Judge: Federal law does not trump state's medical marijuana statute

PHOENIX -- Arizona's 2-year-old medical marijuana law is legal and is not preempted by federal law, a trial judge ruled Tuesday.

In an extensive ruling, Maricopa County Superior Court Judge Michael Gordon rejected arguments by Attorney General Tom Horne and Maricopa County Attorney Bill Montgomery that the voter-approved Arizona Medical Marijuana Act is contrary to public policy and therefore void because the possession and sale of marijuana remain a federal crime.

In his decision, Gordon pointed out that 18 states and the District of Columbia already have enacted laws permitting some form of legal marijuana use. And the judge said he wasn't about to declare Arizona's own version invalid.

"This court will not rule that Arizona, having sided with the ever-growing minority of states and having limited it to medical use, has violated public policy,' he wrote.

Most immediately, the decision should pave the way for a dispensary to get the paperwork it needs to open in Sun City. But the broad scope of the ruling, unless overturned, provides firm legal grounds for the state going ahead with its plans to license more than 100 dispensaries around the state.

Both Horne and Montgomery vow to appeal.

Gordon acknowledged that Congress enacted the Controlled Substances Act to combat drug abuse and to the control the legitimate and illegitimate traffic of drugs. That law classifies marijuana as a Schedule 1 drug for which there is no legitimate medical use.

And the judge agreed that the 2010 initiative allowing the medical use of marijuana reflects "a very narrow but different policy choice' about the drug. But he said the fact that Arizona has a different view of the drug does not conflict with or illegally undermine the federal law: Federal agents remain free to arrest Arizonans who violate that federal statute.

Horne said that misses the point.

He said Arizona could decriminalize the possession of marijuana entirely, similar to what voters just approved in Washington and Colorado. That would leave it up to federal agents to decide if they want to charge anyone with violating the Controlled Substances Act.

In this case, though, Horne said the state is actually authorizing the sale of marijuana.

"A state cannot authorize what the federal government prohibits,' he said. In fact, Horne pointed out that the majority of Oregon Supreme Court, confronting the exact same question just last year, found that state's medical marijuana statutes preempted by federal law.

Gordon acknowledged that ruling. But he said he sees not conflict and said what voters approved in Arizona actually could be interpreted to support the goals of Congress in combating drug abuse.

"The Arizona statute requires a physician to review a patient's medical circumstances prior to authorization of its use,' he said. Those without a card remain subject to arrest under state law.

Gordon also said the initiative also gives the state health department "full regulatory authority.' That agency, in turn, has enacted rules to ensure that those dispensaries which operate within the law.

The 2010 initiative says individuals with certain medical conditions and a doctor's recommendation can get a state-issued identification card allowing them to obtain up to 2 1/2 ounces of marijuana every two weeks. The most recent figures show more than 33,600 applications have been approved.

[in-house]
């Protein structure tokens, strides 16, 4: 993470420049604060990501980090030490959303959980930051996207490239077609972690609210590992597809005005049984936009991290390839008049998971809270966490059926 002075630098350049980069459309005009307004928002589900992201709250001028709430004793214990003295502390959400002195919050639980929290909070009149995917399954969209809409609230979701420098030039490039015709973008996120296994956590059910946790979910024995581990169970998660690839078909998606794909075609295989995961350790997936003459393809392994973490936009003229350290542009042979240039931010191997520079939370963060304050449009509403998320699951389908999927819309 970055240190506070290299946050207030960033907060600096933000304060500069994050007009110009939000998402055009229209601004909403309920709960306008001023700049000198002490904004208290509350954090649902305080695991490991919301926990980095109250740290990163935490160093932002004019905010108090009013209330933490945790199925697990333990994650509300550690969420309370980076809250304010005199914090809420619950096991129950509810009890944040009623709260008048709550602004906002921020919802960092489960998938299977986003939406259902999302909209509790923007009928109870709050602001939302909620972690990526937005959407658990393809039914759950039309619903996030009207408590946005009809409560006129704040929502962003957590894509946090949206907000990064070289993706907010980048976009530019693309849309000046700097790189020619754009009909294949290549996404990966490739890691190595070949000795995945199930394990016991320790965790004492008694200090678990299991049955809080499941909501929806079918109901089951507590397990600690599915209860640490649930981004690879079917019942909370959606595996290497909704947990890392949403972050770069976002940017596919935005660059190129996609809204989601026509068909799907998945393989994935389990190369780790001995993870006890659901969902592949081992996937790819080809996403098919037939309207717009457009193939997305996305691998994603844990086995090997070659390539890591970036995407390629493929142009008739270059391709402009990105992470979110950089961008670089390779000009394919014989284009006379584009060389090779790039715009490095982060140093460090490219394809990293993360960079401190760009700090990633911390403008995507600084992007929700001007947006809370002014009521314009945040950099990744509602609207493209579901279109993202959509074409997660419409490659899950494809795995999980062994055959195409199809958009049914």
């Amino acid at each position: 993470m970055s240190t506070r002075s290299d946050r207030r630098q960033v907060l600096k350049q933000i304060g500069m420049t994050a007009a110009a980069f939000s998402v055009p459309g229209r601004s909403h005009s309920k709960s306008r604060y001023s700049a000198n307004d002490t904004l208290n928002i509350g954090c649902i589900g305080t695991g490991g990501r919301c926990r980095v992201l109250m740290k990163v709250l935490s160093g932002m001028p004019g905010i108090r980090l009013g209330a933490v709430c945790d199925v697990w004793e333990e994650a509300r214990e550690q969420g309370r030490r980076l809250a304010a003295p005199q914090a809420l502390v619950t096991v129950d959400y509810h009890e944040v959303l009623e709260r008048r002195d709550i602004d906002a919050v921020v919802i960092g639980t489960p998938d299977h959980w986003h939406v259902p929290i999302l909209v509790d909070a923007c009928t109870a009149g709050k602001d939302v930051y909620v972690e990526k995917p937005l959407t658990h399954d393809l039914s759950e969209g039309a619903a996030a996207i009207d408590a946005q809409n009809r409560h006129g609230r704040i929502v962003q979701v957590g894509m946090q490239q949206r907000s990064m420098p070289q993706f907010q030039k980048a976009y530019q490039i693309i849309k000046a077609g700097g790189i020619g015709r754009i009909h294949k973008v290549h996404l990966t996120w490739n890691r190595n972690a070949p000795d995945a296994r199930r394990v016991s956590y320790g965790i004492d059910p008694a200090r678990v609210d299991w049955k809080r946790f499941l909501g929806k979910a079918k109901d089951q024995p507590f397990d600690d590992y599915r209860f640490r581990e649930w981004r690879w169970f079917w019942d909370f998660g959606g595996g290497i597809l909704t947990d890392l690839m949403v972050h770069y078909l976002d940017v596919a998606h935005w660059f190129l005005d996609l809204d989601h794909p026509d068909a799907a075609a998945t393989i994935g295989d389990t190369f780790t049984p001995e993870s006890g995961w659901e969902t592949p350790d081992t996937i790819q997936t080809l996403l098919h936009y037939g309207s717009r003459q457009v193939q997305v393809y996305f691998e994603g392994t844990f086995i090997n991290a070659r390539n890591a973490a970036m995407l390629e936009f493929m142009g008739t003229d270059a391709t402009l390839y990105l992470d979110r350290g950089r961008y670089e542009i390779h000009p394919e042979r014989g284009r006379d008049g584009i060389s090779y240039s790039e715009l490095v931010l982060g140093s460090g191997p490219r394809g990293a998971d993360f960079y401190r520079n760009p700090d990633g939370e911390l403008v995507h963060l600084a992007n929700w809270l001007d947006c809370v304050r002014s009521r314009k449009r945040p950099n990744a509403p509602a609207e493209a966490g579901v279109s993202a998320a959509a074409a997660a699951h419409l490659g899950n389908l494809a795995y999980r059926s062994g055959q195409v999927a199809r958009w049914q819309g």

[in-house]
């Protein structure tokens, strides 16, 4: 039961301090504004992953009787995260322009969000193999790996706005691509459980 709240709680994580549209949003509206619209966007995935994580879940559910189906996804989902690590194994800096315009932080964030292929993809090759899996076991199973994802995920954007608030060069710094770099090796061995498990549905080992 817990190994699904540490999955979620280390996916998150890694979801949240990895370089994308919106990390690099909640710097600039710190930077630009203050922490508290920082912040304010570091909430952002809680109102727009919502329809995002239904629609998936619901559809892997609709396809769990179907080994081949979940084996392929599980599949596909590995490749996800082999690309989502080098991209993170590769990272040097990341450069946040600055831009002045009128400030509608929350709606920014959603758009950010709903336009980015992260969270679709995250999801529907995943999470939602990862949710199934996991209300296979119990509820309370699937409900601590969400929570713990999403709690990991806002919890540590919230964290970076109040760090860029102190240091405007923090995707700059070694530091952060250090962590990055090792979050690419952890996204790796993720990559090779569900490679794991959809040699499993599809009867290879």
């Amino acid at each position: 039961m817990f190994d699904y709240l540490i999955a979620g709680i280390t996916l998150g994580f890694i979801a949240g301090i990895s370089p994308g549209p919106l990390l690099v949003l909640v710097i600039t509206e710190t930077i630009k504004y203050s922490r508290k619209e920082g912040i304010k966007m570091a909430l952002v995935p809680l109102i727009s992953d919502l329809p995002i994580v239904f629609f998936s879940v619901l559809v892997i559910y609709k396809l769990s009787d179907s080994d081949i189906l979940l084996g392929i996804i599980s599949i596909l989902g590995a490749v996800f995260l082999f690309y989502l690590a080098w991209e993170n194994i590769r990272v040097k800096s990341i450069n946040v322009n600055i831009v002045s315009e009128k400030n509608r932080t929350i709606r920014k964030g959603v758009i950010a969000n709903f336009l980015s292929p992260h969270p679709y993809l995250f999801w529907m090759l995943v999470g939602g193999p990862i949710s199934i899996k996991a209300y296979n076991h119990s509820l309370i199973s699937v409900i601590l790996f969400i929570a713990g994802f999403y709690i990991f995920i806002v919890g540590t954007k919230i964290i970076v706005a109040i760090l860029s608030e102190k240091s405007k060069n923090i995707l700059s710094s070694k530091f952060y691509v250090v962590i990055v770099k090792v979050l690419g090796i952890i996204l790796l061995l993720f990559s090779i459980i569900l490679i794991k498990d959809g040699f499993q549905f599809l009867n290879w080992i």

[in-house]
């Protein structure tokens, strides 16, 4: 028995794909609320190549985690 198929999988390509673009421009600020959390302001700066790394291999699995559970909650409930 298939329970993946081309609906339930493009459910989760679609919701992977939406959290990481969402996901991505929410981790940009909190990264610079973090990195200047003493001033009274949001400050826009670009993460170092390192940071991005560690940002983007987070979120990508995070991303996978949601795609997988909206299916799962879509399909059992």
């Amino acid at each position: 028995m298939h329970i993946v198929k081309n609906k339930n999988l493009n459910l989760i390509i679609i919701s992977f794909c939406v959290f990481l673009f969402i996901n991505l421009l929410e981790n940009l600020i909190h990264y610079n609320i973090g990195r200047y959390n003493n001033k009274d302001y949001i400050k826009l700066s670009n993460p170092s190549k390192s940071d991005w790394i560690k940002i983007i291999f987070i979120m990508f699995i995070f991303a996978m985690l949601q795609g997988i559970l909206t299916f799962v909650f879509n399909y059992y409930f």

That law also envisions a network of up to 125 state-licensed dispensaries to grow and sell the drug to cardholders and their caregivers. But state health officials, acting on directions from Gov. Jan Brewer, initially refused to process licenses until two separate courts rejected their arguments that the law is illegal.

In the interim, cardholders have been able to grow their own drugs.

The state has since given final approval to two dispensaries, one in Tucson and one in Glendale, though neither has opened its doors.

But the owners of White Mountain Health Center ran into a problem: The health department requires that anyone seeking a dispensary permit must provide documentation that the site is properly zoned.

In this case, Maricopa County officials, acting under Montgomery's advice, refused to provide the necessary letter. The county is involved because Sun City is an unincorporated area.

Dispensary owners sued, asking Gordon to order the county to issue the letter.

The state and county prosecutors told the judge he can't do that because of the federal preemption. Beyond that, they said public employees would be aiding and abetting the possession and sale of marijuana in violation of federal law.

Gordon, however, said a conviction under federal law for aiding requires proof the person assists or participates in committing the crime. He said that's not the case with public workers.

"Their specific intent is to perform their administrative tasks,' the judge wrote.

"They have no interest in whether the dispensary opens, operates, succeeds or fails,' Gordon continued, saying the workers "wholly unconnected to and separate from' the people who actually will be selling the drugs. "These employees cannot be held accountable for conduct that they anticipate will occur but could care less if it actually does.'

The case before Gordon dealt solely with the license to operate a dispensary and had nothing to do with the ability of state workers to issue the ID cards to medical marijuana users.

But Montgomery has said he believes that federal law trumps that, too, and intends to try to have those declared illegal -- if he can get this ruling overturned.

Horne, however, has a different view, saying the ID cards simply identify for state and local police those people who cannot be prosecuted under state drug laws. Horne said it does not authorize these individuals to actually violate federal drug laws.

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